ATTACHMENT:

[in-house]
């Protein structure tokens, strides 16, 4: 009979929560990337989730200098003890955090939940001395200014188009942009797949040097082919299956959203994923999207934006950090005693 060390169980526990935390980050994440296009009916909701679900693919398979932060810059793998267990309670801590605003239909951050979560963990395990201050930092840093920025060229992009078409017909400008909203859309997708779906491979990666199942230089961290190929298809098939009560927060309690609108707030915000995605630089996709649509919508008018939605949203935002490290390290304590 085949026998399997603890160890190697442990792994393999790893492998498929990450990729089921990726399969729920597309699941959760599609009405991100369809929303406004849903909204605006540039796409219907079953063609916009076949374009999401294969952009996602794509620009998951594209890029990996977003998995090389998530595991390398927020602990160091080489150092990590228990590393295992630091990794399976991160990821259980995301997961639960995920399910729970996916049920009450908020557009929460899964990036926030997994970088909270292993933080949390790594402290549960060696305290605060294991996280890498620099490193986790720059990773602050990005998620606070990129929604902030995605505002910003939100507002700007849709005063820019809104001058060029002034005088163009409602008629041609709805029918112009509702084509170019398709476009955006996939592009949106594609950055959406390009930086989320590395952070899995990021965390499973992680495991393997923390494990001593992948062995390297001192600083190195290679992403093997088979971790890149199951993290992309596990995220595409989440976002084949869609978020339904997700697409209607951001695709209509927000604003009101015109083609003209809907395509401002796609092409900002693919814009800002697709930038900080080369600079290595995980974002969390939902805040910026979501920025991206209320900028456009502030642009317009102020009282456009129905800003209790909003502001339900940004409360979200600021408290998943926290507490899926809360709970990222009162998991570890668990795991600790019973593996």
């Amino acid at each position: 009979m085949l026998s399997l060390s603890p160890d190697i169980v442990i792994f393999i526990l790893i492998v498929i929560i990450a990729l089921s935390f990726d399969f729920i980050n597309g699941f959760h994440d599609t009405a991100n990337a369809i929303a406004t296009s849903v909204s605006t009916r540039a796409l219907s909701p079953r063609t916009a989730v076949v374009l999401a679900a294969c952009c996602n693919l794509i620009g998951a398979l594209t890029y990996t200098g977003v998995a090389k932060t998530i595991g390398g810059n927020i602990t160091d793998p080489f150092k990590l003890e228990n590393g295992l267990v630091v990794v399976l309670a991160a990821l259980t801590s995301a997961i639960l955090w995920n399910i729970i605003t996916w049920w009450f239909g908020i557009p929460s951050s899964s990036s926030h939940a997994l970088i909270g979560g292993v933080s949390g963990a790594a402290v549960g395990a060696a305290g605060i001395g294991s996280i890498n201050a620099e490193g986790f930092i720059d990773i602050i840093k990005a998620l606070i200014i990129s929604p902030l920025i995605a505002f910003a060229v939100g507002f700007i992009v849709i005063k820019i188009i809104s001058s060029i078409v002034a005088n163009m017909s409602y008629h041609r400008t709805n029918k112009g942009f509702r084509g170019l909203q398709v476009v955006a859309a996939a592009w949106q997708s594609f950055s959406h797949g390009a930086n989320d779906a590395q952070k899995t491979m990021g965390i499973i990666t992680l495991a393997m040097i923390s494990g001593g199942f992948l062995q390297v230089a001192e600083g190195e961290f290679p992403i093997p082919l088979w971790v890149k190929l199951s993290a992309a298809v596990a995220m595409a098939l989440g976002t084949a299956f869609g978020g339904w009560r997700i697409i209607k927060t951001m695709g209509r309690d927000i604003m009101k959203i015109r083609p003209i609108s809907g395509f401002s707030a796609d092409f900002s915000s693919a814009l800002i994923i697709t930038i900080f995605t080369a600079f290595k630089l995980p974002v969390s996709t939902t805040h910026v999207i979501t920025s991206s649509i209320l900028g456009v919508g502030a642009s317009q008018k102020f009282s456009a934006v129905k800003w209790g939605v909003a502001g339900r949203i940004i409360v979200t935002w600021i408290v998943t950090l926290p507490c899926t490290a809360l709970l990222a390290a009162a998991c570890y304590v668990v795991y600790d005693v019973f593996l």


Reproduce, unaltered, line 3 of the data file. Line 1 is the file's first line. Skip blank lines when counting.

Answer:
């Amino acid at each position: 009979m085949l026998s399997l060390s603890p160890d190697i169980v442990i792994f393999i526990l790893i492998v498929i929560i990450a990729l089921s935390f990726d399969f729920i980050n597309g699941f959760h994440d599609t009405a991100n990337a369809i929303a406004t296009s849903v909204s605006t009916r540039a796409l219907s909701p079953r063609t916009a989730v076949v374009l999401a679900a294969c952009c996602n693919l794509i620009g998951a398979l594209t890029y990996t200098g977003v998995a090389k932060t998530i595991g390398g810059n927020i602990t160091d793998p080489f150092k990590l003890e228990n590393g295992l267990v630091v990794v399976l309670a991160a990821l259980t801590s995301a997961i639960l955090w995920n399910i729970i605003t996916w049920w009450f239909g908020i557009p929460s951050s899964s990036s926030h939940a997994l970088i909270g979560g292993v933080s949390g963990a790594a402290v549960g395990a060696a305290g605060i001395g294991s996280i890498n201050a620099e490193g986790f930092i720059d990773i602050i840093k990005a998620l606070i200014i990129s929604p902030l920025i995605a505002f910003a060229v939100g507002f700007i992009v849709i005063k820019i188009i809104s001058s060029i078409v002034a005088n163009m017909s409602y008629h041609r400008t709805n029918k112009g942009f509702r084509g170019l909203q398709v476009v955006a859309a996939a592009w949106q997708s594609f950055s959406h797949g390009a930086n989320d779906a590395q952070k899995t491979m990021g965390i499973i990666t992680l495991a393997m040097i923390s494990g001593g199942f992948l062995q390297v230089a001192e600083g190195e961290f290679p992403i093997p082919l088979w971790v890149k190929l199951s993290a992309a298809v596990a995220m595409a098939l989440g976002t084949a299956f869609g978020g339904w009560r997700i697409i209607k927060t951001m695709g209509r309690d927000i604003m009101k959203i015109r083609p003209i609108s809907g395509f401002s707030a796609d092409f900002s915000s693919a814009l800002i994923i697709t930038i900080f995605t080369a600079f290595k630089l995980p974002v969390s996709t939902t805040h910026v999207i979501t920025s991206s649509i209320l900028g456009v919508g502030a642009s317009q008018k102020f009282s456009a934006v129905k800003w209790g939605v909003a502001g339900r949203i940004i409360v979200t935002w600021i408290v998943t950090l926290p507490c899926t490290a809360l709970l990222a390290a009162a998991c570890y304590v668990v795991y600790d005693v019973f593996l």